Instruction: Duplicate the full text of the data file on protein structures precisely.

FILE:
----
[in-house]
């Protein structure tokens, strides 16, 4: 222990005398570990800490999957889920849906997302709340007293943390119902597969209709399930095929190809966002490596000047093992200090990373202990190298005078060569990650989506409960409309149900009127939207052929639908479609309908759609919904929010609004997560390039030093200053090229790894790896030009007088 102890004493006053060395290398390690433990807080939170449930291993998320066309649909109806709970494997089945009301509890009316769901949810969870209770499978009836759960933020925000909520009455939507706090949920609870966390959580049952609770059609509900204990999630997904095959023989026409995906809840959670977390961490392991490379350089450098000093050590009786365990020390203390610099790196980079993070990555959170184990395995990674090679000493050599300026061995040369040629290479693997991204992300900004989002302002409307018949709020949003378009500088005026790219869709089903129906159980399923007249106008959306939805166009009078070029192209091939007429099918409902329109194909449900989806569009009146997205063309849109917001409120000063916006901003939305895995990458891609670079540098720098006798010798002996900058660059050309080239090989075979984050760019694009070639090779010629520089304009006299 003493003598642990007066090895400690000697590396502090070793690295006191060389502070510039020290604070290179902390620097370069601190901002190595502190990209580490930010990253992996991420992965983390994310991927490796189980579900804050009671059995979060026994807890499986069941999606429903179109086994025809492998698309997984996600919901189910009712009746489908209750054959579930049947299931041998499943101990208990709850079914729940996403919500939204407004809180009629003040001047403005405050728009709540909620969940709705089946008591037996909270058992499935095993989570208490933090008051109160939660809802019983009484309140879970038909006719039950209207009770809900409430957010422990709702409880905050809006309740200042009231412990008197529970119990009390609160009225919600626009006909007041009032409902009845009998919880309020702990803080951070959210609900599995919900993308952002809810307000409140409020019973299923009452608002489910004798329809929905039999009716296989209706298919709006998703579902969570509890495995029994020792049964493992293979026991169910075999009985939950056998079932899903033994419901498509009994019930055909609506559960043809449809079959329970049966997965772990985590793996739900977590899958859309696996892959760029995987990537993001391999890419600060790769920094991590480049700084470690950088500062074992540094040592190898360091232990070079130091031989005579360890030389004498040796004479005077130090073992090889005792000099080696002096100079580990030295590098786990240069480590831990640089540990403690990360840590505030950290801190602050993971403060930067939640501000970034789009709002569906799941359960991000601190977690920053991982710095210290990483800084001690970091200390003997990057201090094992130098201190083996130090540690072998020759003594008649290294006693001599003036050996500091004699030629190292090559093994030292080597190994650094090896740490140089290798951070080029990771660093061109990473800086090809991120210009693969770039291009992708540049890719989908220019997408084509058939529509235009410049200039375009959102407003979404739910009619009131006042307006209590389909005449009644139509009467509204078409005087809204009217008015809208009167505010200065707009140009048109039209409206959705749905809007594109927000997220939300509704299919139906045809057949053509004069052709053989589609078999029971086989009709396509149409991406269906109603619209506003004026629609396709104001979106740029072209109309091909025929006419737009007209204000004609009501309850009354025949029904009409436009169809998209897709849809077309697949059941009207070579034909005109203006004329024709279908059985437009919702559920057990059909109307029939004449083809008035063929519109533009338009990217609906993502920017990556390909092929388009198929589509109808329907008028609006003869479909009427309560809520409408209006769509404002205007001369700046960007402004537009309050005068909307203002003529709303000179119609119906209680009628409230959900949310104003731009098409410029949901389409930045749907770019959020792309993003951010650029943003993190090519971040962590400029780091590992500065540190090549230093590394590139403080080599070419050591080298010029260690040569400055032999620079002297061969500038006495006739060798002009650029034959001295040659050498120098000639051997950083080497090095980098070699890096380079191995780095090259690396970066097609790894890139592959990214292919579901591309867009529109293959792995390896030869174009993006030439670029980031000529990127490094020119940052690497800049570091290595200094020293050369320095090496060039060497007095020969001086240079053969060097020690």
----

[in-house]
């Protein structure tokens, strides 16, 4: 222990005398570990800490999957889920849906997302709340007293943390119902597969209709399930095929190809966002490596000047093992200090990373202990190298005078060569990650989506409960409309149900009127939207052929639908479609309908759609919904929010609004997560390039030093200053090229790894790896030009007088 102890004493006053060395290398390690433990807080939170449930291993998320066309649909109806709970494997089945009301509890009316769901949810969870209770499978009836759960933020925000909520009455939507706090949920609870966390959580049952609770059609509900204990999630997904095959023989026409995906809840959670977390961490392991490379350089450098000093050590009786365990020390203390610099790196980079993070990555959170184990395995990674090679000493050599300026061995040369040629290479693997991204992300900004989002302002409307018949709020949003378009500088005026790219869709089903129906159980399923007249106008959306939805166009009078070029192209091939007429099918409902329109194909449900989806569009009146997205063309849109917001409120000063916006901003939305895995990458891609670079540098720098006798010798002996900058660059050309080239090989075979984050760019694009070639090779010629520089304009006299 003493003598642990007066090895400690000697590396502090070793690295006191060389502070510039020290604070290179902390620097370069601190901002190595502190990209580490930010990253992996991420992965983390994310991927490796189980579900804050009671059995979060026994807890499986069941999606429903179109086994025809492998698309997984996600919901189910009712009746489908209750054959579930049947299931041998499943101990208990709850079914729940996403919500939204407004809180009629003040001047403005405050728009709540909620969940709705089946008591037996909270058992499935095993989570208490933090008051109160939660809802019983009484309140879970038909006719039950209207009770809900409430957010422990709702409880905050809006309740200042009231412990008197529970119990009390609160009225919600626009006909007041009032409902009845009998919880309020702990803080951070959210609900599995919900993308952002809810307000409140409020019973299923009452608002489910004798329809929905039999009716296989209706298919709006998703579902969570509890495995029994020792049964493992293979026991169910075999009985939950056998079932899903033994419901498509009994019930055909609506559960043809449809079959329970049966997965772990985590793996739900977590899958859309696996892959760029995987990537993001391999890419600060790769920094991590480049700084470690950088500062074992540094040592190898360091232990070079130091031989005579360890030389004498040796004479005077130090073992090889005792000099080696002096100079580990030295590098786990240069480590831990640089540990403690990360840590505030950290801190602050993971403060930067939640501000970034789009709002569906799941359960991000601190977690920053991982710095210290990483800084001690970091200390003997990057201090094992130098201190083996130090540690072998020759003594008649290294006693001599003036050996500091004699030629190292090559093994030292080597190994650094090896740490140089290798951070080029990771660093061109990473800086090809991120210009693969770039291009992708540049890719989908220019997408084509058939529509235009410049200039375009959102407003979404739910009619009131006042307006209590389909005449009644139509009467509204078409005087809204009217008015809208009167505010200065707009140009048109039209409206959705749905809007594109927000997220939300509704299919139906045809057949053509004069052709053989589609078999029971086989009709396509149409991406269906109603619209506003004026629609396709104001979106740029072209109309091909025929006419737009007209204000004609009501309850009354025949029904009409436009169809998209897709849809077309697949059941009207070579034909005109203006004329024709279908059985437009919702559920057990059909109307029939004449083809008035063929519109533009338009990217609906993502920017990556390909092929388009198929589509109808329907008028609006003869479909009427309560809520409408209006769509404002205007001369700046960007402004537009309050005068909307203002003529709303000179119609119906209680009628409230959900949310104003731009098409410029949901389409930045749907770019959020792309993003951010650029943003993190090519971040962590400029780091590992500065540190090549230093590394590139403080080599070419050591080298010029260690040569400055032999620079002297061969500038006495006739060798002009650029034959001295040659050498120098000639051997950083080497090095980098070699890096380079191995780095090259690396970066097609790894890139592959990214292919579901591309867009529109293959792995390896030869174009993006030439670029980031000529990127490094020119940052690497800049570091290595200094020293050369320095090496060039060497007095020969001086240079053969060097020690």